235 reputation
19
bio website
location Israel
age 18
visits member for 1 year, 10 months
seen Aug 4 at 10:41

I'm a language-fanatic, an anime/manga fan, and an avid gamer.
Also, I'm super interested in programming languages and hope to someday make it my job.

I currently know/study:

  • Japanese (advanced level)
  • Korean (just started)
  • Hebrew (mother tongue)
  • English (judge for yourself)
  • PHP, HTML5 + CSS3, Java, Javascript, C#

I usually +1 everyone who comments/answers (unless I forget!) as I feel anyone who takes their time to answer a question deserves to be credited for it in some way.
Especially when they don't necessarily get paid for it.


Feb
3
comment What are the usages of のだから?
Hi William - Thanks for answering! Actually, I have been learning and improving since then and I now understand it the same way. I should have answered it for the sake of other people with the same question in mind, but I wasn't really active this whole time. Anyways - thanks!
Feb
11
comment What does 母を恋はずや mean?
@Dono - Yes I've read it, and that's what got my confused in the first place. I thought こは was an old writing style and it grew to be わ... but from what I understand now, it was always わ, just written differently - am I right?
Feb
10
comment What does 母を恋はずや mean?
A little question, on wikipedia, the romanization is "Haha o kowazuya". Why is the は is pronounced as わ in kowazuya (according to wikipedia)?
Feb
9
comment Difference between the many words for son and daughter
お嬢さん, unlike 娘さん, can be used to also address strangers and is more honoring. I'd guess that you'd use お嬢さん to address someone's else's daughter if you're not as familiar with them.
Feb
9
comment Difference between the many words for son and daughter
According to the dictionary it is used more in situation (3) now days, but since one of it's meanings is a "geisha's (concubine's) husband" one should be really careful when using it. Another thing important of mentioning is that by itself (without a suffix), it may sound even rude. The full definition(s) can be found here.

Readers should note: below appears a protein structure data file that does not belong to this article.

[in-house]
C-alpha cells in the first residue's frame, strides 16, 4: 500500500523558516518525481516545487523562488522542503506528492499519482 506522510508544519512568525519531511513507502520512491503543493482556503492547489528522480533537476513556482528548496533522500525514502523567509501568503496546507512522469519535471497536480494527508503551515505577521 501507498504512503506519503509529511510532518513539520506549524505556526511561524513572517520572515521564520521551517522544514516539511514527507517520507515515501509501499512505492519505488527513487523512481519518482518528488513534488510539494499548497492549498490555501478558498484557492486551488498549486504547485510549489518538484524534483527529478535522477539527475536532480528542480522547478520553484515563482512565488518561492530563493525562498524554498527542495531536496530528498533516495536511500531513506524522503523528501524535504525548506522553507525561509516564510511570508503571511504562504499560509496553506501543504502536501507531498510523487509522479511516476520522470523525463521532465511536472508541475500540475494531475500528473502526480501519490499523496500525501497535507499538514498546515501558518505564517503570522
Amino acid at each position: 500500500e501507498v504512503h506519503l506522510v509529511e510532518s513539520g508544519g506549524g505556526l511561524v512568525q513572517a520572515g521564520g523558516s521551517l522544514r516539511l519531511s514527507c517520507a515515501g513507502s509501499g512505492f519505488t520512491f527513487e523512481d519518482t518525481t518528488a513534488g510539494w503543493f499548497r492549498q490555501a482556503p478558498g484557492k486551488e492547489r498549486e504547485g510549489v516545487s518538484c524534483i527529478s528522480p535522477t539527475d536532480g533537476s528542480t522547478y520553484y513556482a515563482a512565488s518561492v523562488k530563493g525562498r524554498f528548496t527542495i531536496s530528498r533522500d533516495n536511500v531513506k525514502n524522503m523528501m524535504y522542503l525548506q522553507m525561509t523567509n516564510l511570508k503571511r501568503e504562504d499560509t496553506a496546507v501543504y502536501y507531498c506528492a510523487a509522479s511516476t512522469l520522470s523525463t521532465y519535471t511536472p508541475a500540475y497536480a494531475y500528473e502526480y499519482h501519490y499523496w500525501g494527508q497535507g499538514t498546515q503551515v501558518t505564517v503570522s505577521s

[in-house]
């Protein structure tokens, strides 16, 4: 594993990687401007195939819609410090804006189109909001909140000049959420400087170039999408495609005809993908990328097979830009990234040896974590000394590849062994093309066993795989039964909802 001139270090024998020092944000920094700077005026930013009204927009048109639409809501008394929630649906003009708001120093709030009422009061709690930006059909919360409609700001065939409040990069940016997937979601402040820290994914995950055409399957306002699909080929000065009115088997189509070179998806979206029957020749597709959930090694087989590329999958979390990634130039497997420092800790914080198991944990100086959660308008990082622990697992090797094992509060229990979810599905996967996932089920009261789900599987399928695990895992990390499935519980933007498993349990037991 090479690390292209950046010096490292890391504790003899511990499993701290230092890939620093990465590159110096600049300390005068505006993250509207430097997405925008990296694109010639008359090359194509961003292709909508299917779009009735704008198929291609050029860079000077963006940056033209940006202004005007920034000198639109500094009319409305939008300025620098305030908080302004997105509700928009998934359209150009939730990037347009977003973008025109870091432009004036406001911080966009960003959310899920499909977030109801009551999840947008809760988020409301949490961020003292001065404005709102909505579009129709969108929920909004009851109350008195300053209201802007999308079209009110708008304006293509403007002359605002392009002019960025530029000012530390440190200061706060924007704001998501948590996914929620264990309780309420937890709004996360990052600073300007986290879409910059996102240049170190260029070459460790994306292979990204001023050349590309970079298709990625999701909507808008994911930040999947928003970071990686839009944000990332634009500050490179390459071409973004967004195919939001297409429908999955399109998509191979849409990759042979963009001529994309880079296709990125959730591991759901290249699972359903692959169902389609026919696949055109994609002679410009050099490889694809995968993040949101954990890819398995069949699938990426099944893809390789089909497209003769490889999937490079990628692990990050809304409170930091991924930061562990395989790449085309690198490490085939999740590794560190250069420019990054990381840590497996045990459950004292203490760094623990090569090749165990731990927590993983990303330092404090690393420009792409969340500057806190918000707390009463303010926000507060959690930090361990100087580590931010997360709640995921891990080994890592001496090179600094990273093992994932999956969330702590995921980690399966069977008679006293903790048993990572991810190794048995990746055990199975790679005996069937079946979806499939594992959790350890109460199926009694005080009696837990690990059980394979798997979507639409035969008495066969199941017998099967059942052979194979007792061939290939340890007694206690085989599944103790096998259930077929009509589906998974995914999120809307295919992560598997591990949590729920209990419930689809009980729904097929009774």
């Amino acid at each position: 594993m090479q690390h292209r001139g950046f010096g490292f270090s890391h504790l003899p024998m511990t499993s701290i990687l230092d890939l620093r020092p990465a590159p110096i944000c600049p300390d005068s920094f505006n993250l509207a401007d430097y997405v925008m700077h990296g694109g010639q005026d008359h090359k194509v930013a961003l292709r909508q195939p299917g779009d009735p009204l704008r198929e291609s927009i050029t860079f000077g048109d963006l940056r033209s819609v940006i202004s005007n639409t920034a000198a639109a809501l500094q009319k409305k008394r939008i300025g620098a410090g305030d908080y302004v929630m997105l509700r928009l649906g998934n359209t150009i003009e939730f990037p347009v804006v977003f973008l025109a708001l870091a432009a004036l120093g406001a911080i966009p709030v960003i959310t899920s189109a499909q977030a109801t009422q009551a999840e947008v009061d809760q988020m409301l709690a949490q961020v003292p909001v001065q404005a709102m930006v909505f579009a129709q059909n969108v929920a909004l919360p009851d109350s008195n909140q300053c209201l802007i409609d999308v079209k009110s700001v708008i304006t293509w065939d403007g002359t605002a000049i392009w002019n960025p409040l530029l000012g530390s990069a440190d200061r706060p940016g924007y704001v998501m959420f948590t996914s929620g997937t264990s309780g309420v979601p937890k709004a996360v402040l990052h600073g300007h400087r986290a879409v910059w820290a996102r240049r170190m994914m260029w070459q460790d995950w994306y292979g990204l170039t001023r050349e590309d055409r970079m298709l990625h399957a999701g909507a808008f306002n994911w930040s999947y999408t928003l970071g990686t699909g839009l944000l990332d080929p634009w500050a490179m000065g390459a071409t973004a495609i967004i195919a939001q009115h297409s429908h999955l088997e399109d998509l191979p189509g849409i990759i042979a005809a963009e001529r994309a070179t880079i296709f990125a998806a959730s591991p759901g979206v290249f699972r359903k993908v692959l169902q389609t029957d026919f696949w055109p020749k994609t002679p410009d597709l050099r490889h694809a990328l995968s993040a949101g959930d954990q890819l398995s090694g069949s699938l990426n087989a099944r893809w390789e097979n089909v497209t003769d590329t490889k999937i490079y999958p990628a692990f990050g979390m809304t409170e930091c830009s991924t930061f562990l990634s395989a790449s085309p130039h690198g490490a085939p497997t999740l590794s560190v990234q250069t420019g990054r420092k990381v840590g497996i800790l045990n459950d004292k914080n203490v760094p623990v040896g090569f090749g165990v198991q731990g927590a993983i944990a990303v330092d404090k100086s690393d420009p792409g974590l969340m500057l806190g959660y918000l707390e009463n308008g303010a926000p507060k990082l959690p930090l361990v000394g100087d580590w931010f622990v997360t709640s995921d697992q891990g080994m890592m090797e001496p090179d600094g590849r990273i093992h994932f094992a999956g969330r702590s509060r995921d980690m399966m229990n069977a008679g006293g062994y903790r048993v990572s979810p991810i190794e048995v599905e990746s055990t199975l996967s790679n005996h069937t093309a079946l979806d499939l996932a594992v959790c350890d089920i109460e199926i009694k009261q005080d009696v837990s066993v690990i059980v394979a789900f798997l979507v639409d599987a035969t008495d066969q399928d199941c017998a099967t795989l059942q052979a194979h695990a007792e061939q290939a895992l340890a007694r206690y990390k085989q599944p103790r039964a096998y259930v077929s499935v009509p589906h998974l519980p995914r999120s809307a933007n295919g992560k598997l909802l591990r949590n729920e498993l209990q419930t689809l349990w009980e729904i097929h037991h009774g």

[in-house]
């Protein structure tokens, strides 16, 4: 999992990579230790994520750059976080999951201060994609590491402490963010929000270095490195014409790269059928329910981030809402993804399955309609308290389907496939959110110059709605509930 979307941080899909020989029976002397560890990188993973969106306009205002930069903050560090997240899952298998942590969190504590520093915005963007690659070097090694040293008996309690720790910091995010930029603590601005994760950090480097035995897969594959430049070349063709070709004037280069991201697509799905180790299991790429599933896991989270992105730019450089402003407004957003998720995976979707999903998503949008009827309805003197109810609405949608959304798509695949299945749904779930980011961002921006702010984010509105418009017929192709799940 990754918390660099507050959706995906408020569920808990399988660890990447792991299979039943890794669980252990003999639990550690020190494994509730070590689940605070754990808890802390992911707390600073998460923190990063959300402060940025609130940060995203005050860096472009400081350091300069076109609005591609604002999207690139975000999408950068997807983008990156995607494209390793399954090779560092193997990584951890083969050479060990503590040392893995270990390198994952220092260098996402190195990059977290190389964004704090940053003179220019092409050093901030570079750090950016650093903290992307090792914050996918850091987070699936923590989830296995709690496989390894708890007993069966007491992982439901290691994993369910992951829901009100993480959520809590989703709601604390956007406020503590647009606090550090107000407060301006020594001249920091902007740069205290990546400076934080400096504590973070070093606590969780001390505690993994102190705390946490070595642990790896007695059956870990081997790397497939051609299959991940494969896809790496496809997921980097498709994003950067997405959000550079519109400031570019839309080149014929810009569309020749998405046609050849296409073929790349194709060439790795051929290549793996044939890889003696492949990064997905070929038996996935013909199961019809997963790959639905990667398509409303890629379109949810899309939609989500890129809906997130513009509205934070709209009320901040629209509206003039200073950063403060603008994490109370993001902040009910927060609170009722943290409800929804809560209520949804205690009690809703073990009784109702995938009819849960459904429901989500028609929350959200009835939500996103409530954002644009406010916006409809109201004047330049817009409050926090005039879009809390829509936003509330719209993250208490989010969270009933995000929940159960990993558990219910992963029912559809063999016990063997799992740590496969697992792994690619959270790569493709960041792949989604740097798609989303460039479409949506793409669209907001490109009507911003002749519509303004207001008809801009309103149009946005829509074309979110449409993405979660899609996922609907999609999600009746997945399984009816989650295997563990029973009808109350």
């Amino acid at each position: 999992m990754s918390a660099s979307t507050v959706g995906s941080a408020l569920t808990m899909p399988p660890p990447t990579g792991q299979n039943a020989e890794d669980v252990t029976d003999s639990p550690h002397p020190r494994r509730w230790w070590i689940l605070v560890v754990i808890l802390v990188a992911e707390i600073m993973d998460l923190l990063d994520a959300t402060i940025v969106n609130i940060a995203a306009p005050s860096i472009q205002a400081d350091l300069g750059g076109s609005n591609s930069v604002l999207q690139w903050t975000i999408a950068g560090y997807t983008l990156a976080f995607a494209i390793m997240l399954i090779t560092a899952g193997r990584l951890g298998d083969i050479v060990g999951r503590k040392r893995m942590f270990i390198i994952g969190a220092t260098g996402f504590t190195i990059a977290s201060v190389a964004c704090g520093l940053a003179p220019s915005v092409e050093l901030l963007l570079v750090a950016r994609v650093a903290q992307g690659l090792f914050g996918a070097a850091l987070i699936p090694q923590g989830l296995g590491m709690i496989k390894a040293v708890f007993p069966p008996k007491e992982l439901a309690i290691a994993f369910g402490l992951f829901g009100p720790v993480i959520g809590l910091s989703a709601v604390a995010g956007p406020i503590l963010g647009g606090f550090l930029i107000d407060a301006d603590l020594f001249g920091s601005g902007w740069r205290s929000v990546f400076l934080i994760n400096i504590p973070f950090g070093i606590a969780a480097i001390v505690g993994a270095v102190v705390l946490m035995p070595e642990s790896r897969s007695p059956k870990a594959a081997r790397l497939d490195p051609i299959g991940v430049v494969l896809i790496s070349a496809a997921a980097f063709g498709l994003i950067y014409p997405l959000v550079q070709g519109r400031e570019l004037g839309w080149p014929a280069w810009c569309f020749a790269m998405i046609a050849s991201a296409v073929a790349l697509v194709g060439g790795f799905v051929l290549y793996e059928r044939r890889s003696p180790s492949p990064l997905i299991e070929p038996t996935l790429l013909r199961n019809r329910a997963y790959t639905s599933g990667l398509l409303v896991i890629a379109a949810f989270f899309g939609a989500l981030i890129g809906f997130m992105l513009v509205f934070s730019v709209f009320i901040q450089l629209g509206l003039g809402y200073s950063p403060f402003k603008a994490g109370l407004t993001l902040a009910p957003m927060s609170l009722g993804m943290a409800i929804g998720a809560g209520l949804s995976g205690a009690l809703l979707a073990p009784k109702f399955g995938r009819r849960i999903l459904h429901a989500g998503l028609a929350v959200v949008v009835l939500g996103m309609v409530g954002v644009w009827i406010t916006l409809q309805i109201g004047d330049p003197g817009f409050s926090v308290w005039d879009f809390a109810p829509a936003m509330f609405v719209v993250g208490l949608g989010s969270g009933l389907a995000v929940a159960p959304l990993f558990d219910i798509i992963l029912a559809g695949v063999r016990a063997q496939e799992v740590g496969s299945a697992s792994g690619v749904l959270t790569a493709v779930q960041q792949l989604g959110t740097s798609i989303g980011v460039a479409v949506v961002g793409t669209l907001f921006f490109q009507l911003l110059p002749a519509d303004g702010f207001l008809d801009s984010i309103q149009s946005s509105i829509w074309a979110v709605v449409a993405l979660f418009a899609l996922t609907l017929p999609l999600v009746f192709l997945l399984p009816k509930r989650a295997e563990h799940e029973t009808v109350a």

Feb
9
comment Difference between the many words for son and daughter
@小太郎 - 娘さん and お嬢さん are both under situation (3), while 娘 may appear "as-is" (without a suffix) in situation (1). user1205935 - I'm not so sure about 旦那さん, but researching a little, I found that in the context of "husband" 旦那(さん) would be mainly categorized under situations (1) and (3) where I'm not so sure about (2)... I also read somewhere that this word, unlike 主人, doesn't convey any chauvinistic nuances (it is more informal as well).
Feb
4
comment Parsing a specific sentence from a book
@dainichi So how will the full sentence translate literally? "That blue line called the HP bar, is the result of the visualizing of my remaining life" perhaps? and snailplane - that's correct :)
Feb
4
comment Parsing a specific sentence from a book
Haha! Well, that's a funny way to put it, although this is from a book, I highly doubt they'd do something like this in books. I think it's there for explanation... thanks for commenting! :)
Feb
4
comment Parsing a specific sentence from a book
As for 1, you're correct. 横線 was in fact introduced before in the context. Your translation makes sense as well. Thanks! :) As for 2, if もの is not the subject, what is?, as for the ~した part, in essence, it adds the nuance of "the result of...", right? I'd like to know more about it, and I will therefore open another question later today. Thank you! I appreciate your answer!